The reinforcing coils can be encapsulated between inner and outer tubular layers which are either "window-bound" to each other through gaps between turns of the reinforcing coil 14 or, with suitable surface treatment or primer coats applied to the reinforcing coil material, the inner and/or outer films can both be "wall-bound" to the coils 14. Given that it is generally desirable to minimize overall wall thickness and that polymeric reinforcing coils 14 must be somewhat thicker than coils would need to be, any inner film must be extremely thin in this case and therefore attached to either the coils 14 or the outer tubular layer 12 to assure catheter patency.
Alternatively, the catheter 10 can be created by merely depositing an outer tubular layer 12 over the reinforcing coils 14. Adhesion between the coils 14 and tubular coating 12, if desired, can be implemented through various methods known in the art including, either alone or in combination, application of chemical primer to the coil 14, various plasma or corona discharge pretreatments of the coil 14 and the application of a reactive binding agent or merely fusible binding agent to coil 14 prior to applying the extruded coating 12. Though not needed to assure kink resistance when the reinforcing coils are relatively stiff and/or wound with small or zero gap, adhesion between coil 14 and coating 12 is highly desirable when the cross-section of the reinforcement is less substantial and wound with a significant space between coils. It further prevents migration of the coil(s) from within the catheter and contributes to their cooperative action.
Materials from which to form the tubular layer(s) are elastomers having flexural moduli between 2 and 170 Mpa (250-25,000 psi)(40 Shore A to 55 Shore D), ideally between 17 and 70 Mpa (2,500-10,000 psi) (80-95 Shore A) and include silicones, polyether block amide resins, polyurethanes, plasticized polyvinylchlorides, some melt processable fluoropolymers, polyester elastomers (e.g. Hytrel), styrenic block copolymers, ionomers, acrylic elastomers, and polyolefin elastomers, including newly developed metallocene catalyzed materials. Because the strong, low LR coils 14 provide longitudinal strength, the tensile strength of the coating material 12 is far less important than in catheters of the prior art.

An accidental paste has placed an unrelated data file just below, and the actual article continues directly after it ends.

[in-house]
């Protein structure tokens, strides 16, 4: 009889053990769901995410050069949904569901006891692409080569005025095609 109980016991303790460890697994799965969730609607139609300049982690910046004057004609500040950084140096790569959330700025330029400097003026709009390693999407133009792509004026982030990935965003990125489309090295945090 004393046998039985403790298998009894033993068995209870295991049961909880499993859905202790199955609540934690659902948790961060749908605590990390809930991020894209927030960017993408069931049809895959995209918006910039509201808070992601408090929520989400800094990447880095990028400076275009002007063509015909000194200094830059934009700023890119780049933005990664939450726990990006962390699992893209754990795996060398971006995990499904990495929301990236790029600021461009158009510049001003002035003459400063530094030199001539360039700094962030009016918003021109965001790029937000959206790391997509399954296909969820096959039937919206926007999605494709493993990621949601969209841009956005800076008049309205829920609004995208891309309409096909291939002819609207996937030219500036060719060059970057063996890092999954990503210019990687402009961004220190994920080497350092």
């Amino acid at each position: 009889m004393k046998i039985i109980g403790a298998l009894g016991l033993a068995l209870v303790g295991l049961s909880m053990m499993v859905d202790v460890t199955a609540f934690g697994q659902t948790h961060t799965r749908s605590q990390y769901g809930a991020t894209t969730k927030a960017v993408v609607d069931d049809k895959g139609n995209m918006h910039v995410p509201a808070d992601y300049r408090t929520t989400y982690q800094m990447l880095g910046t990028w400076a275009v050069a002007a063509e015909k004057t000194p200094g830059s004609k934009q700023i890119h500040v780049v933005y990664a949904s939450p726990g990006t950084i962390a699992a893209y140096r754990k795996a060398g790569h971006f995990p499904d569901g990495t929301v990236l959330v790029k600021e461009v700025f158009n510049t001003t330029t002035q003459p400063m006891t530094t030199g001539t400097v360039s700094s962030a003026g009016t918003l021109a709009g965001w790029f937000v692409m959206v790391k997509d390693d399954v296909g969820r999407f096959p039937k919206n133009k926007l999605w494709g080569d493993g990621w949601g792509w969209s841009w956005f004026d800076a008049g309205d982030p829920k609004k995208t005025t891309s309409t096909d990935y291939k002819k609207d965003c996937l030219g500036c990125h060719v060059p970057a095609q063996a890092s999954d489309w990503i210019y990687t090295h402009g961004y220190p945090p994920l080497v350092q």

Additional wound layers can enable the catheter to withstand high injection pressures needed for greater flow rates. To prevent the ballooning of the outer tubular layer in the absence of either strong adhesion to coil(s) 14 or to an inner tubular layer within the coils, the outer tubular layer itself can be constructed of three thinner layers: a medial and outermost elastomeric film with an additional intermediate winding of thin, high modulus mono or multifilament.
If the catheter requires regional stiffness, such can be provided by wrapping an additional unifilar or multifilar coil around the helical reinforcement prior to applying the outer tubular layer. This additional coil comprises at least one thin monofilament or slit film with a heat activated bond-coat applied to at least one surface thereof. When such an adherable film is wrapped in the opposite helical sense immediately atop the first helical reinforcement 14, stiffness can be generated locally by activating the bond-coat. Stiffness is developed only in those treated regions, where the "stiffening wrap" is bound to coil(s) 14 as it crosses each adjacent turn thereof. The "stiffening wrap" thereby serves to stitch across the turns of the first coil in the region where the bond-coat has been thermally activated, so stiffening the catheter there into effectively a perforated, yet still stiff tube formed from the fusion of two opposite winds.